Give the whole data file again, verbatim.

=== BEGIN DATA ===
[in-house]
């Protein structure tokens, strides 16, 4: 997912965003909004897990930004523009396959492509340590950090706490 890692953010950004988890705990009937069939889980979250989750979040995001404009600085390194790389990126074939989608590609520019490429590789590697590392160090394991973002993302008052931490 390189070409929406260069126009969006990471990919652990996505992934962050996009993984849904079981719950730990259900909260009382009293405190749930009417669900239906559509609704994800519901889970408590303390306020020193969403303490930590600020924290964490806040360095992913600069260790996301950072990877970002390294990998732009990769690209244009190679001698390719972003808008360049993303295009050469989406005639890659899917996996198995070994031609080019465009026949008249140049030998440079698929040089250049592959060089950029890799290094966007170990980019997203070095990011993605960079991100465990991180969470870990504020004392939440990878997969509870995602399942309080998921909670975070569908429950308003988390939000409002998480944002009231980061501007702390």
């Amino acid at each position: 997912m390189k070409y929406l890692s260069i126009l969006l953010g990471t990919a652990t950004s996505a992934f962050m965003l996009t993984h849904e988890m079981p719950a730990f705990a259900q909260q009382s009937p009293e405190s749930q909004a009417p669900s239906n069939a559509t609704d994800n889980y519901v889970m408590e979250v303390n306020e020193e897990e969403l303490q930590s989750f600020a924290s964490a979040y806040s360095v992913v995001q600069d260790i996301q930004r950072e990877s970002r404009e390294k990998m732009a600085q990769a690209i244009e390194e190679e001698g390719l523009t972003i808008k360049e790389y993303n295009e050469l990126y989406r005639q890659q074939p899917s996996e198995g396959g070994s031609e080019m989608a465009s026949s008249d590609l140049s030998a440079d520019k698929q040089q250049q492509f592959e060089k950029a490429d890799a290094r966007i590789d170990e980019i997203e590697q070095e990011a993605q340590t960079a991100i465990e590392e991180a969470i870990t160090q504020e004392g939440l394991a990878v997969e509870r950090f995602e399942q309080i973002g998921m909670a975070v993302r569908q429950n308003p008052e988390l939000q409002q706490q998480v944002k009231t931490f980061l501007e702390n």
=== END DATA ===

[in-house]
């Protein structure tokens, strides 16, 4: 997912965003909004897990930004523009396959492509340590950090706490 890692953010950004988890705990009937069939889980979250989750979040995001404009600085390194790389990126074939989608590609520019490429590789590697590392160090394991973002993302008052931490 390189070409929406260069126009969006990471990919652990996505992934962050996009993984849904079981719950730990259900909260009382009293405190749930009417669900239906559509609704994800519901889970408590303390306020020193969403303490930590600020924290964490806040360095992913600069260790996301950072990877970002390294990998732009990769690209244009190679001698390719972003808008360049993303295009050469989406005639890659899917996996198995070994031609080019465009026949008249140049030998440079698929040089250049592959060089950029890799290094966007170990980019997203070095990011993605960079991100465990991180969470870990504020004392939440990878997969509870995602399942309080998921909670975070569908429950308003988390939000409002998480944002009231980061501007702390």
């Amino acid at each position: 997912m390189k070409y929406l890692s260069i126009l969006l953010g990471t990919a652990t950004s996505a992934f962050m965003l996009t993984h849904e988890m079981p719950a730990f705990a259900q909260q009382s009937p009293e405190s749930q909004a009417p669900s239906n069939a559509t609704d994800n889980y519901v889970m408590e979250v303390n306020e020193e897990e969403l303490q930590s989750f600020a924290s964490a979040y806040s360095v992913v995001q600069d260790i996301q930004r950072e990877s970002r404009e390294k990998m732009a600085q990769a690209i244009e390194e190679e001698g390719l523009t972003i808008k360049e790389y993303n295009e050469l990126y989406r005639q890659q074939p899917s996996e198995g396959g070994s031609e080019m989608a465009s026949s008249d590609l140049s030998a440079d520019k698929q040089q250049q492509f592959e060089k950029a490429d890799a290094r966007i590789d170990e980019i997203e590697q070095e990011a993605q340590t960079a991100i465990e590392e991180a969470i870990t160090q504020e004392g939440l394991a990878v997969e509870r950090f995602e399942q309080i973002g998921m909670a975070v993302r569908q429950n308003p008052e988390l939000q409002q706490q998480v944002k009231t931490f980061l501007e702390n």